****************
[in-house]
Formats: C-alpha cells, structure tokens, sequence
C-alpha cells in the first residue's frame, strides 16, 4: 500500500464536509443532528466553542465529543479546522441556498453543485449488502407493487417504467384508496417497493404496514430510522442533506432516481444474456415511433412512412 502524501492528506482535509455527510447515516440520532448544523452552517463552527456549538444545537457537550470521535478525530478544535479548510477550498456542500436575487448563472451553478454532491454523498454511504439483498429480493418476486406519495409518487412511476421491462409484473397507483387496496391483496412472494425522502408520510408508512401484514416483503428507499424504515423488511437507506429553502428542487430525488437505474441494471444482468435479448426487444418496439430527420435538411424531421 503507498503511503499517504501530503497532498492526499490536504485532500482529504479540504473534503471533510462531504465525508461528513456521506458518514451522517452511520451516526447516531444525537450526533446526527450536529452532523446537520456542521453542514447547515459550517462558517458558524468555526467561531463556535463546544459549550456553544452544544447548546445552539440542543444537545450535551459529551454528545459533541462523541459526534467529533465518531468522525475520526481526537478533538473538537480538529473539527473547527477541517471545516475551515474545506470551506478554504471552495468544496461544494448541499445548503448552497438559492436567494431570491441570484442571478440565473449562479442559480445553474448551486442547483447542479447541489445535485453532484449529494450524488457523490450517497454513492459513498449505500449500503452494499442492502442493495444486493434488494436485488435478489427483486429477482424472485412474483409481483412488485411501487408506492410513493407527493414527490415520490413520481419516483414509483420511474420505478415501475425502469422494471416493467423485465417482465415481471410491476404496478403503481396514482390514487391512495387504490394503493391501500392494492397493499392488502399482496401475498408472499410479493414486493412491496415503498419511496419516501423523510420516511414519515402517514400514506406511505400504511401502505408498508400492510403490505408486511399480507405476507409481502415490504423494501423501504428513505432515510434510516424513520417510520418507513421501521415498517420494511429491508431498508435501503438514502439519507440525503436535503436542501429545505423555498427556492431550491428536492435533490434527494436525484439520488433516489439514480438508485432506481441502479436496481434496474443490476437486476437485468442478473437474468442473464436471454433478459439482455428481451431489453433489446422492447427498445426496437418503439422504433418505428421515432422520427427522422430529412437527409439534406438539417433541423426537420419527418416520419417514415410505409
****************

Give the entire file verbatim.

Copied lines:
[in-house]
Formats: C-alpha cells, structure tokens, sequence
C-alpha cells in the first residue's frame, strides 16, 4: 500500500464536509443532528466553542465529543479546522441556498453543485449488502407493487417504467384508496417497493404496514430510522442533506432516481444474456415511433412512412 502524501492528506482535509455527510447515516440520532448544523452552517463552527456549538444545537457537550470521535478525530478544535479548510477550498456542500436575487448563472451553478454532491454523498454511504439483498429480493418476486406519495409518487412511476421491462409484473397507483387496496391483496412472494425522502408520510408508512401484514416483503428507499424504515423488511437507506429553502428542487430525488437505474441494471444482468435479448426487444418496439430527420435538411424531421 503507498503511503499517504501530503497532498492526499490536504485532500482529504479540504473534503471533510462531504465525508461528513456521506458518514451522517452511520451516526447516531444525537450526533446526527450536529452532523446537520456542521453542514447547515459550517462558517458558524468555526467561531463556535463546544459549550456553544452544544447548546445552539440542543444537545450535551459529551454528545459533541462523541459526534467529533465518531468522525475520526481526537478533538473538537480538529473539527473547527477541517471545516475551515474545506470551506478554504471552495468544496461544494448541499445548503448552497438559492436567494431570491441570484442571478440565473449562479442559480445553474448551486442547483447542479447541489445535485453532484449529494450524488457523490450517497454513492459513498449505500449500503452494499442492502442493495444486493434488494436485488435478489427483486429477482424472485412474483409481483412488485411501487408506492410513493407527493414527490415520490413520481419516483414509483420511474420505478415501475425502469422494471416493467423485465417482465415481471410491476404496478403503481396514482390514487391512495387504490394503493391501500392494492397493499392488502399482496401475498408472499410479493414486493412491496415503498419511496419516501423523510420516511414519515402517514400514506406511505400504511401502505408498508400492510403490505408486511399480507405476507409481502415490504423494501423501504428513505432515510434510516424513520417510520418507513421501521415498517420494511429491508431498508435501503438514502439519507440525503436535503436542501429545505423555498427556492431550491428536492435533490434527494436525484439520488433516489439514480438508485432506481441502479436496481434496474443490476437486476437485468442478473437474468442473464436471454433478459439482455428481451431489453433489446422492447427498445426496437418503439422504433418505428421515432422520427427522422430529412437527409439534406438539417433541423426537420419527418416520419417514415410505409